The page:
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Separated Wife Was “Actually Dependent” On Husband For Death Benefits

Sifford v. Sifford
(Va.) (Oct. 11, 2011)

by Kevin M. Cox, Associate
Semmes, Bowen & Semmes (

Gina Sifford, (“Mrs. Sifford”) appealed the decision of the Virginia Workers’ Compensation Commission, which found that she was not an “actual dependent” of her husband, Anthony Sifford (“Mr. Sifford”), deceased, under VA. CODE ANN. § 65.2-515(A)(1), and therefore, was not entitled to death benefits under VA. CODE ANN. § 65.2-512. Mr. and Mrs. Sifford (the “Siffords”) were married September 10, 1988. Two children were born of that union, one now an adult, and one who is a minor. During the marriage, the parties purchased a home that they shared as their marital residence.

Mr. Sifford worked full-time as a truck driver, during the marriage, and Mrs. Sifford worked part-time, earning approximately $600.00 per month. She testified at the Workers’ Compensation Commission hearing that she was dependent on her husband’s income. In January 2008, due to marital difficulties, the Siffords moved into separate bedrooms within their marital home.

On May 5, 2008, the Siffords entered into a written settlement agreement, which stated their intent to resolve their respective rights and duties as to custody in support of the minor child, as well as support for each other. Mrs. Sifford testified that Mr. Sifford paid the following expenses: house payment, health insurance, homeowner’s insurance, life insurance, taxes, utilities, cable bill, and cell phone bill. Mr. Sifford testified that she never reimbursed her husband for any of those payments.

At the time she executed the agreement, Mrs. Sifford testified she could not survive on the $600.00 per month that she earned from her part-time employment. On September 15, 2008, Mrs. Sifford began working 35 hours per week earning $11,000.00 per year. Mr. Sifford died on September 24, 2008 in a work-related accident.

Mrs. Sifford’s claim for death benefits was denied by the deputy commissioner. The commissioner found that there was no evidence that Mr. Sifford paid any additional money to his wife or that her “station in life” required extra money from him. The commissioner found that the couple reached their settlement agreement for the benefit of their minor child, not for the benefit of Mrs. Sifford. Moreover, Mrs. Sifford obtained a better job; although, she was not earning what her husband earned, but that was not something to be considered.

Mrs. Sifford argued that she was entitled to death benefits under VA. CODE ANN. § 65.2-512, because she was “actually dependent” upon her husband at the time of his death, pursuant to VA. CODE ANN. § 65.2-515. The sole issue before the Court of Appeals of Virginia then was whether Mrs. Sifford was “actually dependent” on Mr. Sifford.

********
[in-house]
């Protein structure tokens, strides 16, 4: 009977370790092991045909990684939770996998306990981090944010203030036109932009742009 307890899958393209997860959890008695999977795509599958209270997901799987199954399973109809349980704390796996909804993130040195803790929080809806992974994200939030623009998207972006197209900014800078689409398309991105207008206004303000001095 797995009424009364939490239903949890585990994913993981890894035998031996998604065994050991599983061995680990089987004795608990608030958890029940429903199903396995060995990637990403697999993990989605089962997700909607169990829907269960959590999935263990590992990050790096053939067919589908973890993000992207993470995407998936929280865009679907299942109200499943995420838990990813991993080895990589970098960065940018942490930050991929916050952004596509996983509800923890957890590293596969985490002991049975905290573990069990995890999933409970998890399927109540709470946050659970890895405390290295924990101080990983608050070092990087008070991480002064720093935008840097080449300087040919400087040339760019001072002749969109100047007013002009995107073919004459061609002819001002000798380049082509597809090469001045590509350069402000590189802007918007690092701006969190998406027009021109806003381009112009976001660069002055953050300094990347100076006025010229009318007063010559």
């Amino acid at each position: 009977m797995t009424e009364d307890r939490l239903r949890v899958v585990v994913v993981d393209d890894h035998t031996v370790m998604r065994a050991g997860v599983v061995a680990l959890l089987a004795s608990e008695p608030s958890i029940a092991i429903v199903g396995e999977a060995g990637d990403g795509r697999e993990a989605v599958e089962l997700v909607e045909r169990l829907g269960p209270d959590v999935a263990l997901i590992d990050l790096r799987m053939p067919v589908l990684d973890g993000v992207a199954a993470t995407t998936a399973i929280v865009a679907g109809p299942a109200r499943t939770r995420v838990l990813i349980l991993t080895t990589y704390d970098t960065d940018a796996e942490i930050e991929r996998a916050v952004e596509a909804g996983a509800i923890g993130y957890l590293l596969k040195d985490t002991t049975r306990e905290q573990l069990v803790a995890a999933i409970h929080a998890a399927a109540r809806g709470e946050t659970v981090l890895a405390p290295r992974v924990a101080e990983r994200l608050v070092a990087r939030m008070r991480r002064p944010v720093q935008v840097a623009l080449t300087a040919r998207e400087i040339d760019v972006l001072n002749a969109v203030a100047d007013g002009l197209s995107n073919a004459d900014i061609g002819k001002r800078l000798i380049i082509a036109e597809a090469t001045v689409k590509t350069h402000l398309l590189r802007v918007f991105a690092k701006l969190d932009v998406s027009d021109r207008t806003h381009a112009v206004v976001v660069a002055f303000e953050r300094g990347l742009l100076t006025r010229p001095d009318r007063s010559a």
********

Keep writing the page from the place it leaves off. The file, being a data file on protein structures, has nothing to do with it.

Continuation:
Under VA. CODE ANN. § 65.2-512(A)(1), if death results from an accident covered by workers’ compensation, the decedent’s employer must pay death benefits “to those persons presumed to be wholly dependent upon the deceased employee as set forth in sub-division (A)(1), (A)(2), and (A)(3) and VA. CODE ANN. § 65.2-515.” Under VA. CODE ANN. § 65.2-515(A)(1), a wife is conclusively presumed to be dependent “upon a husband whom she had not voluntarily deserted or abandoned at the time of the accident or with whom she lived at the time of his accident, if she is then actually dependent upon him.” To be “actually dependent” under this section, the wife “need only establish partial dependency.” However, she must prove that her husband “contributed with some degree of regularity, and such contributions must have been relied upon by the claimant for reasonable necessaries consistent with . . . her station in life.”

Virginia case law defines dependency under what is now VA. CODE ANN. § 65.2-515 as meaning that, “the claimant looked to and relied on the contributions of the employee, ‘“in whole or in part, as means of support and maintenance in accordance with his or her social position and accustomed mode of life.”’” It is clear from Virginia case law that one need not be destitute or wholly dependent on the decedent to be “actually dependent.”

The effect of the Siffords’ separation agreement was to provide regular support for Mrs. Sifford, as well as to address the benefits of their minor child. The uncontroverted evidence supported Mrs. Sifford’s claim for death benefits. She relied upon her husband to maintain her accustomed standard of living. She lived in the marital home rent-free. Mr. Sifford paid all household expenses, including the mortgage, utilities, and cable bill. He also paid all taxes. Mr. Sifford carried health, dental, and optometric insurance on both Mrs. Sifford and the children. Mr. Sifford also paid for the insurance on Mrs. Sifford’s car and paid her cell phone bills. Mrs. Sifford did not and was not expected to reimburse Mr. Sifford for any of these expenditures. The parties commingled their earnings into a joint checking account. Finally, Mrs. Sifford testified she could not survive on her part-time earnings. This overwhelming, uncontroverted evidence clearly demonstrated that Mrs. Sifford relied on Mr. Sifford for her reasonable necessaries.